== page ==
Thursday, July 12, 2018

Saguaro (Alice Guerin), Sonnet #413

My book of the first 200 of these sonnets is now available for purchase. Click here:
My Human Disguise.

He confronted his brother the cactus
After the decades since he’d seen him last.
Both had changed a little, both had amassed
Enough of themselves to say, “You’re still us.”
He pointed at the sand, the distant sun,
The spider, quail, snake, and the pygmy owl,
Almost extinct, and promised all to none.
He heard in the needles the faintest growl.
The saguaro pointed at the empty sky,
Its six hands fixed each on a different star,
As if to say the universe is dry
And begins and ends not here, but not far
Away, where the fires thrive, where cold hurls back
The flames. He left as the desert turned black.

Thursday, July 5, 2018

The Virtue Wagon (Paul Klee), Sonnet #412

My book of the first 200 of these sonnets is now available for purchase. Click here:
My Human Disguise.

The wagon was a hit in the Virtue Parade.
Men and women (we couldn’t tell apart) costumed
In various stages of address and undress,
Depicted what we all lust for and none evade —
The self-righteousness that cannot be self-consumed.
The wagon dragged an anchor; why?, we couldn’t guess.
We marveled how the actors laughed but couldn’t smile,
Flinging candied hearts to the crowd mile after mile.
They tasted sweet and dour like sugary chalk
And gave no joy to boy or girl of true virtue
(Each of us knew ourselves to be one of those few).
The wagon was now full of nudes — look at us gawk!
Underthings, pants, and dresses came showering down.
A bald man in the crowd donned a harlequin’s crown.

Thursday, June 28, 2018

River in the Plain (Cezanne), Sonnet #411

My book of the first 200 of these sonnets is now available for purchase. Click here:
My Human Disguise.

The river’s over its banks — four days’ rain
Draws from its pebbled bed a ruddy stain.
(My dreams flood like this and fill up my brain —
Hypnagogic between shores of the sane.)
I slowly wade downstream and a white crane
Flies over, followed by an entire skein —
They pass me by with a clacking disdain.
I know I should fish upstream but the pain
In my bad hip will ceaselessly complain
If I try to challenge the surging strain.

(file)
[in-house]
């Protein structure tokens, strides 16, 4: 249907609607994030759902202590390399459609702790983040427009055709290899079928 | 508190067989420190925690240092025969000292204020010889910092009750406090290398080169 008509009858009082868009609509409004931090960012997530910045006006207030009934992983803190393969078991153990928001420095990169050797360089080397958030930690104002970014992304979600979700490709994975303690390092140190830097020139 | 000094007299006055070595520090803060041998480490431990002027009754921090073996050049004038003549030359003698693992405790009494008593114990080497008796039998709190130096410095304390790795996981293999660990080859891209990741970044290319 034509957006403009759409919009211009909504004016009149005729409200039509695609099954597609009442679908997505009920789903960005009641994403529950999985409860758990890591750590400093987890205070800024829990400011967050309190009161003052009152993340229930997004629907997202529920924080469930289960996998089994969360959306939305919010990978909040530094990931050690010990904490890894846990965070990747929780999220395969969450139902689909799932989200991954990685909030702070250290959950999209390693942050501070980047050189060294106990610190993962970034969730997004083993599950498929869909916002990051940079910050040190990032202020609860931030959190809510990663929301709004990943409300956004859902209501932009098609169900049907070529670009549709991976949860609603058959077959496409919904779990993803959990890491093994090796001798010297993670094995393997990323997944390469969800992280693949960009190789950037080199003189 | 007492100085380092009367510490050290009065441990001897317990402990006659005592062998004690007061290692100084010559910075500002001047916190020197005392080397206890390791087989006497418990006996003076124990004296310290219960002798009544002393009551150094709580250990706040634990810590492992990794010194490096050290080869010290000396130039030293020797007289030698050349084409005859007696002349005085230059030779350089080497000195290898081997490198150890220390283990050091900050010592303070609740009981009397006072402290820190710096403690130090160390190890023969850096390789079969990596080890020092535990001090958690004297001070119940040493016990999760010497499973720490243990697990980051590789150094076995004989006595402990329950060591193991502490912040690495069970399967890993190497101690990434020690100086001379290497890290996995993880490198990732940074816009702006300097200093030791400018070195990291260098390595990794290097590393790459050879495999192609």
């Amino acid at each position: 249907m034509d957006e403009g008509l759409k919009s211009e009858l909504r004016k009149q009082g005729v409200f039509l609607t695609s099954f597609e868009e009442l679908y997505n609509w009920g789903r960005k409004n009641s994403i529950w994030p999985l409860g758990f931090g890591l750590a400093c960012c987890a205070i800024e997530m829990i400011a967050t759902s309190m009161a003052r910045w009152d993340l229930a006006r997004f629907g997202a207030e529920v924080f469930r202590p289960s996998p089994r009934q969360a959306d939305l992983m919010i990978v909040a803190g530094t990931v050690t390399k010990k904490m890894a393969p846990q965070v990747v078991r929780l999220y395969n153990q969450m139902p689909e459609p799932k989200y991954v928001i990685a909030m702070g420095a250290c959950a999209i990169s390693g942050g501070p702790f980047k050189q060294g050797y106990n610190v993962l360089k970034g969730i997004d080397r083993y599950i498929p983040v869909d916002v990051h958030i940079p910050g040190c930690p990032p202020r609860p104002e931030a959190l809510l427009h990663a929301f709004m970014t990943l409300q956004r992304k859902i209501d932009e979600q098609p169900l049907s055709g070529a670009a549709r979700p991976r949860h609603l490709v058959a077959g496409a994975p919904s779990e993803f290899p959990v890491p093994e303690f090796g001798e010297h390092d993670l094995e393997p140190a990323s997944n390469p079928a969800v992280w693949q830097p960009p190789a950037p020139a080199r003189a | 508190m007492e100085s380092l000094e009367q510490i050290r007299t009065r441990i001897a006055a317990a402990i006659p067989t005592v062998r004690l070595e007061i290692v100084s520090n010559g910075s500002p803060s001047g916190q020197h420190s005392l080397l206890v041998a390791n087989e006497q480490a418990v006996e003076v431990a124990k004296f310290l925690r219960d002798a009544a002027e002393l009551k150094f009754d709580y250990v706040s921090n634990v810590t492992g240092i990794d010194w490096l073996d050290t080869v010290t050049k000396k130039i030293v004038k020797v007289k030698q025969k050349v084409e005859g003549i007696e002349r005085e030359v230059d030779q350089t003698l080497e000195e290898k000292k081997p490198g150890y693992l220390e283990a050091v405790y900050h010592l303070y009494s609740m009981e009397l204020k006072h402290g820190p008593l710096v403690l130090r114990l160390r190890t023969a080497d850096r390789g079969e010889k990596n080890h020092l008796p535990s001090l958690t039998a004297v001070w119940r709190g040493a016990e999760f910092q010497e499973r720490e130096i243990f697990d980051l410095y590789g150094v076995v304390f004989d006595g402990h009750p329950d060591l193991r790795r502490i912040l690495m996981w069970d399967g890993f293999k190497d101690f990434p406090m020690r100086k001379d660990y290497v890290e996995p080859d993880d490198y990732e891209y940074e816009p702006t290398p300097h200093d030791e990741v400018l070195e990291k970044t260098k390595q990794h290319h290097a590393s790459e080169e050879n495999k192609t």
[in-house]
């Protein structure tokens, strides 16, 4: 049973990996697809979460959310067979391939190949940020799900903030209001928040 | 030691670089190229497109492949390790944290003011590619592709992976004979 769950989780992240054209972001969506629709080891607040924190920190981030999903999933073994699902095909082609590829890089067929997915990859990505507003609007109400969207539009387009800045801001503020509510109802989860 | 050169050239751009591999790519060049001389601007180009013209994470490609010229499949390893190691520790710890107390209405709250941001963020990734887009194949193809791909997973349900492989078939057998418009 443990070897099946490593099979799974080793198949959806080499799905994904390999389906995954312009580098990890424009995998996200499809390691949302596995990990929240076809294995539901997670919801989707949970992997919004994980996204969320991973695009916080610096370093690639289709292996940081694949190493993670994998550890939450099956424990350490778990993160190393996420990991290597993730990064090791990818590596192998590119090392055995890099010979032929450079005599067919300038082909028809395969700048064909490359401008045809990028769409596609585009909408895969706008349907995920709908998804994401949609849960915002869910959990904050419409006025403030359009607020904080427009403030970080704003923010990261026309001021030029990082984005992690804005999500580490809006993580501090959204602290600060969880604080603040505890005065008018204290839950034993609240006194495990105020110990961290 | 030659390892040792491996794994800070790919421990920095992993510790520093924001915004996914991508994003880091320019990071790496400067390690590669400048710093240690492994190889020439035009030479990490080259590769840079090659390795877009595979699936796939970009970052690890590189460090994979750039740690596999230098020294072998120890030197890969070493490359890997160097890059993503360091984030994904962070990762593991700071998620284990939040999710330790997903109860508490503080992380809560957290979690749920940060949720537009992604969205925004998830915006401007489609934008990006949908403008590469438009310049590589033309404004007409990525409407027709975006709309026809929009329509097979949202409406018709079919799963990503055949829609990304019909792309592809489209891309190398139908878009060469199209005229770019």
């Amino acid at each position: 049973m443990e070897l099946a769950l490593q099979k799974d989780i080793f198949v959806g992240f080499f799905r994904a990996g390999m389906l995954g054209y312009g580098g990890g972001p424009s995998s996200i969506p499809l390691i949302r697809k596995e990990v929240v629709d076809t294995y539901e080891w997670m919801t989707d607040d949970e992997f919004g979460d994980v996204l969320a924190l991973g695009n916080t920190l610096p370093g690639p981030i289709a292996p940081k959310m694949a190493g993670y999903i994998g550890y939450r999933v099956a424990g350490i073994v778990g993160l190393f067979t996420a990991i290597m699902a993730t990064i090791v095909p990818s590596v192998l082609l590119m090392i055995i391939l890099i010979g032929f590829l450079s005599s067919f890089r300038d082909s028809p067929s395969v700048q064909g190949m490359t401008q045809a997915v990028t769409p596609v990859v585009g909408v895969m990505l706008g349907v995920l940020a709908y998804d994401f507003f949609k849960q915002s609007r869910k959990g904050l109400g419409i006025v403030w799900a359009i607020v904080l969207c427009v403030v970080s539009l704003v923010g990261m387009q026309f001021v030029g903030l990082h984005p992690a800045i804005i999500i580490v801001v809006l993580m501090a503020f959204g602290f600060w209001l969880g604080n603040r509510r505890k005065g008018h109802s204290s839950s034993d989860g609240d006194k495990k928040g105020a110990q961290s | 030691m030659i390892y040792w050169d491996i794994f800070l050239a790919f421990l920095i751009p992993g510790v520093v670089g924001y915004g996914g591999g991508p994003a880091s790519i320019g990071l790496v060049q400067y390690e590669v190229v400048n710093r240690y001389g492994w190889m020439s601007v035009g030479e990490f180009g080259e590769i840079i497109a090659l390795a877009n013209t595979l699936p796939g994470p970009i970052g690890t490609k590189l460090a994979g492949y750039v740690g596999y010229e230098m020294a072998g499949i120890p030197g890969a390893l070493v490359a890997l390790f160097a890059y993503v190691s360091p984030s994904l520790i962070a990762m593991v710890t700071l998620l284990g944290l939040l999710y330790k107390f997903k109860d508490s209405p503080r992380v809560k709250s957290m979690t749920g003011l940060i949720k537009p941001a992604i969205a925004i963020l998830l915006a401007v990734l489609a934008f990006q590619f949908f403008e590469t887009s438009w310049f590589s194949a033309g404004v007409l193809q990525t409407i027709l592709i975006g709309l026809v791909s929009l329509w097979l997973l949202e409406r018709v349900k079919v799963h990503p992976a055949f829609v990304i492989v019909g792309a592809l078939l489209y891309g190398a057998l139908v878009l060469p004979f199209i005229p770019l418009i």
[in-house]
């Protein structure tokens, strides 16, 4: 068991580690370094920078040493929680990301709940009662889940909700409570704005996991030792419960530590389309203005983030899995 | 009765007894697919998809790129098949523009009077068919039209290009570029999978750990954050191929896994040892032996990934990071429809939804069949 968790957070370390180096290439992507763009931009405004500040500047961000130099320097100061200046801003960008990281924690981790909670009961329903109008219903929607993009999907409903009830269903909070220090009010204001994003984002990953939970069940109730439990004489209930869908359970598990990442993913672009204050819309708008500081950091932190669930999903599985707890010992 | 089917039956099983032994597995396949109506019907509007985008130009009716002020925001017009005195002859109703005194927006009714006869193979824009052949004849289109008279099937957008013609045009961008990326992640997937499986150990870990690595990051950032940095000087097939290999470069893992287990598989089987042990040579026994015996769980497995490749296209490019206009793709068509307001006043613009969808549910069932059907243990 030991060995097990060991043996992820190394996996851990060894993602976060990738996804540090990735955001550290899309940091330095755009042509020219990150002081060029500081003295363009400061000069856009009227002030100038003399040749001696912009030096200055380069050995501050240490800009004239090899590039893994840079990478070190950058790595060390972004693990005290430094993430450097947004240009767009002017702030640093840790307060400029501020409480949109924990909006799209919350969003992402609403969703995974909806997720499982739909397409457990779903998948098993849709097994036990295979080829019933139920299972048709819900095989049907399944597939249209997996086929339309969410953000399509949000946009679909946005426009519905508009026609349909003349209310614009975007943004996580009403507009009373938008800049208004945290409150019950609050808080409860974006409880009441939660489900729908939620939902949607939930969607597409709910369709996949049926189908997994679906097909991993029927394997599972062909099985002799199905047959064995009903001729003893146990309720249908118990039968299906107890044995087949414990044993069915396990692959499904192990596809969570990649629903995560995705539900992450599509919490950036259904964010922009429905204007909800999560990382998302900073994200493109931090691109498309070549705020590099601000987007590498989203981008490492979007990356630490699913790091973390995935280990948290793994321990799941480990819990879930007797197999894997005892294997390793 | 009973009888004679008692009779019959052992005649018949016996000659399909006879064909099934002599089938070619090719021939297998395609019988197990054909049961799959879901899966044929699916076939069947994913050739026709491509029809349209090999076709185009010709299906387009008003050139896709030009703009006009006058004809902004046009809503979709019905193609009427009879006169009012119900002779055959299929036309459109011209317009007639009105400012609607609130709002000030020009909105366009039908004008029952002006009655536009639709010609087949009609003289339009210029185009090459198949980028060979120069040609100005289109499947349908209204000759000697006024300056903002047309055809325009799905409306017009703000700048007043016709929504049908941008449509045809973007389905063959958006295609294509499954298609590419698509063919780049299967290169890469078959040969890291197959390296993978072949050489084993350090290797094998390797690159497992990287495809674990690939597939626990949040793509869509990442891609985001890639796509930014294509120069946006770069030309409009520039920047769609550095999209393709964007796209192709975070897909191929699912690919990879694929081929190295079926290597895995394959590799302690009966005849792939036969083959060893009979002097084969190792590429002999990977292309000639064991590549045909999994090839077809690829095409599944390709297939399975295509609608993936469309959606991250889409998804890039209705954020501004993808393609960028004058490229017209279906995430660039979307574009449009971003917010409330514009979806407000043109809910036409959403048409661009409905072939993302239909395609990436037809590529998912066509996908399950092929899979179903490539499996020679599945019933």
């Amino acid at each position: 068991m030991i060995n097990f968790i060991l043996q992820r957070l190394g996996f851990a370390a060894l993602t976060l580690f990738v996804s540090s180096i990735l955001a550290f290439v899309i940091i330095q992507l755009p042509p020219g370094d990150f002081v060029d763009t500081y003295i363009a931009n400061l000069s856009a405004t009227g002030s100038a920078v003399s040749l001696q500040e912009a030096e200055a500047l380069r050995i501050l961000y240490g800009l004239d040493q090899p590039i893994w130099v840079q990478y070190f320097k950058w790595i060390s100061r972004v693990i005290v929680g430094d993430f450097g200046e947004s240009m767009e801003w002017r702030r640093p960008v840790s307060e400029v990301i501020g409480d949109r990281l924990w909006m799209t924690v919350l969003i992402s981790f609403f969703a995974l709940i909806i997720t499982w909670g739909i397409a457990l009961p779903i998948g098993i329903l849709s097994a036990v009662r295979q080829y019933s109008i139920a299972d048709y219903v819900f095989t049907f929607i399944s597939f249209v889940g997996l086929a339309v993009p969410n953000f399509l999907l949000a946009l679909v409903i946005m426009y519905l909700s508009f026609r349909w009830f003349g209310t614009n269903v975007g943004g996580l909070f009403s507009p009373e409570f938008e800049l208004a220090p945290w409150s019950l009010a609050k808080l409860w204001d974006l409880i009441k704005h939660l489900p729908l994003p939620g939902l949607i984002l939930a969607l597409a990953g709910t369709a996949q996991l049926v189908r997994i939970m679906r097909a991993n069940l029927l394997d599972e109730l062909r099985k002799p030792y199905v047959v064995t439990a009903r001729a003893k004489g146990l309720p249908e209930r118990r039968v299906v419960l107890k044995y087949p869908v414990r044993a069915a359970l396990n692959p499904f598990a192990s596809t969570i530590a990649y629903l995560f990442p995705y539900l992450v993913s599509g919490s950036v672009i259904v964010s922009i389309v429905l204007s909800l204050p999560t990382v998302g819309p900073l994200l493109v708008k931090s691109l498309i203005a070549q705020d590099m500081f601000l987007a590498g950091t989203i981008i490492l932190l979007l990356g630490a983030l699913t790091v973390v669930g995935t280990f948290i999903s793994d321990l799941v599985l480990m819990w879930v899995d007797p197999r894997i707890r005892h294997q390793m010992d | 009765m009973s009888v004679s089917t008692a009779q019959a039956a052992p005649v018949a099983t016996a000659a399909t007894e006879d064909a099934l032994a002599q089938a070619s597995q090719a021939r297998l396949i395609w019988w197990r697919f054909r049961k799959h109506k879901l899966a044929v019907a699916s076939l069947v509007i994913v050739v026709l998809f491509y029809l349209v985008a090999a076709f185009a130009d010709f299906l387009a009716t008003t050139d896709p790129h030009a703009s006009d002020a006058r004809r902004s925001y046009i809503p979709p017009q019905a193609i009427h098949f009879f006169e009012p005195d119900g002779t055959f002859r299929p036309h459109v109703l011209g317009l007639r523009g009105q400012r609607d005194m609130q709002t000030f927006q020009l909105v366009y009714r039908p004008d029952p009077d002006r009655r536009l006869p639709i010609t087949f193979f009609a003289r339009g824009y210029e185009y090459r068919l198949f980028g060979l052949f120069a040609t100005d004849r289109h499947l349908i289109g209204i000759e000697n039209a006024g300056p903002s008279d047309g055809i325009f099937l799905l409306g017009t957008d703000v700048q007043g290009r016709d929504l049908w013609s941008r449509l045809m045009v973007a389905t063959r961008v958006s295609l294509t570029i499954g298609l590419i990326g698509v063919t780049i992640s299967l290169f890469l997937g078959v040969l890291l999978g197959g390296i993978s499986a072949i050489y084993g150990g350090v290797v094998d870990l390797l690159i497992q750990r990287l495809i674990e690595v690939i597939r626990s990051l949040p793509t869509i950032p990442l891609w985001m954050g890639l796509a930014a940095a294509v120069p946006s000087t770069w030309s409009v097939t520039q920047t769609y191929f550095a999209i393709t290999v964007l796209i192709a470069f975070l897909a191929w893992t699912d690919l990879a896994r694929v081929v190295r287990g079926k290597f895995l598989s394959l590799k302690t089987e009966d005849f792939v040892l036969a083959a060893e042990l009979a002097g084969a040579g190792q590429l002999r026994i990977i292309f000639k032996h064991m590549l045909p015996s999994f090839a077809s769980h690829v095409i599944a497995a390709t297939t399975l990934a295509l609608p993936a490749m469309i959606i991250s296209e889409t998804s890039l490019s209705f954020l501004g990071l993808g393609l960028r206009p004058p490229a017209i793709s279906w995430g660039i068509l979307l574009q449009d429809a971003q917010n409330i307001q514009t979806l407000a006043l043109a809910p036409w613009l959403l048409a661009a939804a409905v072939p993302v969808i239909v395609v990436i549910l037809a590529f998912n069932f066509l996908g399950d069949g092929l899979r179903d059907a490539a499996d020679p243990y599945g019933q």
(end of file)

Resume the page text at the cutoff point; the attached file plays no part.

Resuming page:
The river always divided the plain,
Low at times, or high, as now, it will drain,
But some level of water will remain.
It has a life and purpose to sustain.

Thursday, June 21, 2018

La Cigale, “The Grasshopper” (Joseph Lefebvre), Sonnet #410

My book of the first 200 of these sonnets
is now available for purchase. Click here:
My Human Disguise.

Fear most the things you’ve left undone. 
While you were singing to the sun
You lost your tunic in the field. 
You kicked off your only sandals. 
Your food was stolen by vandals
And no one shares the harvest yield. 
All resent your beauty, your ways,
Ignoring what anyone says. 
And even though you’re innocent 
You behave with a fool’s intent. 
Some almost wish you’d tempt their lust
And justify your being crushed. 
They will look to your starvation 
As their much deserved salvation.

Note: This beautiful work refers to Aesop’s fable of ‘The Grasshopper and the Ant.’ Painted following the 1870-71 Franco-Prussian war, it was considered an allegory of Napoleon III, who lead France to economic ruin. The painting depicts ‘The Grasshopper’ in autumn, realising the consequences of her careless frivolity.

Thursday, June 14, 2018

Angel, Sonnet #409

Light is invisible until it hits
An object or penetrates the pupil.
No effort of intelligence or will
Can else know illumination’s spirits.
Real angels, it seems, are almost the same.
She can’t exist at all until I name
Her, with sounds I can’t think, and she appears,
The breeze from her wings allaying my fears.
She carries a small bouquet of flowers
And her raised right hand is empty, no sword
Or torch — hers are the powerless powers
I dare not test with even a whispered word.
Her wings buffet me — she rises to go.
I finally speak: “Stay.” Her smile says “no.”

Thursday, June 7, 2018

Olen Pond WWI Memorial (Frederick Hibbard), Sonnet #408

She was created in nineteen thirty.
Six decades later someone took her head.
The artist made it hard to take her arms.
The flowers she holds are “Uncertainty.”
She’s called “Memory” for the Great War dead,
Whom she salutes with her physical charms.
She stands in a park by a middle school,
The bad dream of each child — poet or fool.
My dear, I do not need to see your face,
Or know the name of who modeled for you,
To describe yours as intelligent grace —
You know all war dead are less right than true.
When new your limestone breasts were pure and bold —
Unlike you, stone flower, death won’t grow old.

Thursday, May 31, 2018

Koi And Turtles (Hokusai), Sonnet #407

The Kishwaukee River was polluted
When he wandered its mud banks as a boy.
A gray iron foundry’s whistle tooted.
An ice cream company poured colored waste
On Thursdays to the carp and suckers’ joy,
Though peppermint didn’t seem to their taste.
In Japan they breed ornamental koi,
But here carp are held a pesty junk fish
And though his Dad smoked them — a tasteless dish.
He fished them because an eight pounder fought
With fury, gasping on the grass when caught.
He dragged in snapping turtles with stout line,
Chunks of bass. Dad axed their necks and made fine
Soup — until his fingers went from ten to nine.